Bravely, four weeks after the event, when he knew which way the tide was running, and taking his lead from the Archbishop of Canterbury, Ed Miliband has come our, unequivocally in favour of the protest campers outside St. Paul’s Cathedral. Well, almost.
Writing in today’s Observer he carefully distances himself from the “long list of diverse and often impractical proposals” of the protesters.
At least he recognises that the Occupy London protest and similar protests around the country and the world as “danger signals” that only “the most reckless will ignore”.
Miliband writes: “the challenges that they reflect a crisis of concern for millions of people about the biggest issue of our time: the gap between their values and the way our country is run ….. I am determined that mainstream politics, and the Labour Party in particular, speaks to that crisis and rises to the challenge”.
Perhaps the first challenge Ed can rise to is to reframe “the way our country is run” to “capitalism”. He should name what we all know. What we are experiencing is the greatest crisis of capitalism EVER. The 99% believe one thing, the 1% – bankers and their supporters in the media and political elite – another. Instead Ed trots out cliche after cliche, carefully choosing his words so not to offend the 1%.
His second challenge is to support the day of action on November 30th. This will be the nearest thing the UK will have to a general strike, pathetic and limited though it is. Imagine if Miliband provided what is known as LEADERSHIP and called for an actual general strike on that day.
But Miliband won’t support this or any other industrial action. No Labour leader ever has. Nationally Miliband’s fence-sitting won’t matter. The unions will have to support Labour. TINA – there is no alternative.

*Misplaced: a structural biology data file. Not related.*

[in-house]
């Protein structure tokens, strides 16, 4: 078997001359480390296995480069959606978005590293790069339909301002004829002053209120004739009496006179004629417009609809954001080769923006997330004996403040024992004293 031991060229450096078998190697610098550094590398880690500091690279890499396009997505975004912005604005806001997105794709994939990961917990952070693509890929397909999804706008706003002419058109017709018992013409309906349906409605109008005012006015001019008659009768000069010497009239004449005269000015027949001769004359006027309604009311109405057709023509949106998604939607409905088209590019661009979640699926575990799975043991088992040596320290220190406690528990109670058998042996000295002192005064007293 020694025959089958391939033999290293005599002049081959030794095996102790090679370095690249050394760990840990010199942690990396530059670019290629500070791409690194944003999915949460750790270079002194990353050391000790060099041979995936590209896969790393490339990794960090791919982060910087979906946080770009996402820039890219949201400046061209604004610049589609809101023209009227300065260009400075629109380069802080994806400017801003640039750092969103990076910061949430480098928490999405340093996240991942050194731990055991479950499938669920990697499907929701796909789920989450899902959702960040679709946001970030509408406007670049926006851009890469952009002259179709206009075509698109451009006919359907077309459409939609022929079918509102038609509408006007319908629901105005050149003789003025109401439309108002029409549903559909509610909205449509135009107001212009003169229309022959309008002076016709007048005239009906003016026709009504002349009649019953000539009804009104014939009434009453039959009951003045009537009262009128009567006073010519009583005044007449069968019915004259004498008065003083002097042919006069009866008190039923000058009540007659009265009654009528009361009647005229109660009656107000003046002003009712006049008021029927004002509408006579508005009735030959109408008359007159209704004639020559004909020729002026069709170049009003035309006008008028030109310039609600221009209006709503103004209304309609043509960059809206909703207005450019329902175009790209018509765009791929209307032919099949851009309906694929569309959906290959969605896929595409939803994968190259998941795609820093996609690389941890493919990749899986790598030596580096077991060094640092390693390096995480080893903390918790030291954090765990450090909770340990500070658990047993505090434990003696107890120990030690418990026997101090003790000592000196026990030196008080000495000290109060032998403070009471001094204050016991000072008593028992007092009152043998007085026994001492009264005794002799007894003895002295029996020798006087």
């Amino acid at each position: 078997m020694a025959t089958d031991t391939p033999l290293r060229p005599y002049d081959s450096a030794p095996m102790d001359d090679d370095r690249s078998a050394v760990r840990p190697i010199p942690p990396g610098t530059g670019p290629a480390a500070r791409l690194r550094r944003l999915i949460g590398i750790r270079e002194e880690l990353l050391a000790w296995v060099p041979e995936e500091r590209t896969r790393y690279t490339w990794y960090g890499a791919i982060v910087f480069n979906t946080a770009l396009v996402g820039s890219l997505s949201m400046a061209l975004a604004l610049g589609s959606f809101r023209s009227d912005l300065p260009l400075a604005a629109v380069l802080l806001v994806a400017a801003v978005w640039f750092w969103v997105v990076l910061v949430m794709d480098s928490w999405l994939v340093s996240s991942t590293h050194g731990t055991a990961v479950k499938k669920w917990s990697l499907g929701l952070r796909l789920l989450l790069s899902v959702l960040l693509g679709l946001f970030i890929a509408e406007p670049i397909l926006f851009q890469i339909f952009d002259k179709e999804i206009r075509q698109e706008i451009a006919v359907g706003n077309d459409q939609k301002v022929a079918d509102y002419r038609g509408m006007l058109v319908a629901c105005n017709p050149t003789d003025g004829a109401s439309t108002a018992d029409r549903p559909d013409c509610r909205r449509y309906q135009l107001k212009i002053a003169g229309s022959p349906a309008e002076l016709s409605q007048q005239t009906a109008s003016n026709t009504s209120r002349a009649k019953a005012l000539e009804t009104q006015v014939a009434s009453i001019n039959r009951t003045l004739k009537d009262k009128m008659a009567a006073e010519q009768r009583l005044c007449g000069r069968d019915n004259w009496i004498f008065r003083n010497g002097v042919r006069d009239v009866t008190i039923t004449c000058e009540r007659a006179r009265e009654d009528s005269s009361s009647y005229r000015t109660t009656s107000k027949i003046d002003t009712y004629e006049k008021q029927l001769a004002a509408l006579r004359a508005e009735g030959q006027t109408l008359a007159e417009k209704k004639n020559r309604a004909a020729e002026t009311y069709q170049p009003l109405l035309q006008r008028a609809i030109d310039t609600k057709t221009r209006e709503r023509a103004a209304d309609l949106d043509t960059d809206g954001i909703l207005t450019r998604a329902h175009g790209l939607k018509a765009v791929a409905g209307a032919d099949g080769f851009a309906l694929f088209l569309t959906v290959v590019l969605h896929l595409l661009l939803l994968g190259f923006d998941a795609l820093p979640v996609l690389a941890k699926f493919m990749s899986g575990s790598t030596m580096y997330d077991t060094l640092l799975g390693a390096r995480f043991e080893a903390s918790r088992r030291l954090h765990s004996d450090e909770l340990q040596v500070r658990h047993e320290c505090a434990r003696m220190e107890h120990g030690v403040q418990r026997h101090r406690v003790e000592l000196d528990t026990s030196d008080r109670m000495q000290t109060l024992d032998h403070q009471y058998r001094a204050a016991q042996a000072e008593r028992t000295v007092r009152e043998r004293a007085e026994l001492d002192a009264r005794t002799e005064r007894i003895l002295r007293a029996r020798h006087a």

But in Brighton and Hove there is. Green Party leader, Caroline Lucas, was one of the first to visit the Occupy London camp, Ben Duncan emerged from his sick bed to visit the Brighton camp (a sad little gathering, it must be said). Mike Weatherley has been quick to condemn the Brighton camp.
Labour locally has remained quiet. Like their ‘leader’, they are waiting to see where the people are going so that they can lead them. (Can anyone source the quote from the French leader who said “There go my people. I must find out where they are going so I can lead them”).
People in Brighton and Hove have a genuine choice. They can support the People’s Mike (Mike Weatherley who would wish to personally evict the campers at St Paul’s), or they can wait and see what ‘decisive’ action Labour takes, or they can support Caroline Lucas and the Greens who are demonstrating which side they are on.
Rumour has it that the trade unions in Brighton are becoming disenchanted with Labour and are privately looking to work more closely with the Greens. It might be expediency given the forthcoming budget. But it might just be that the Greens continue to prosper where Labour fears to tread.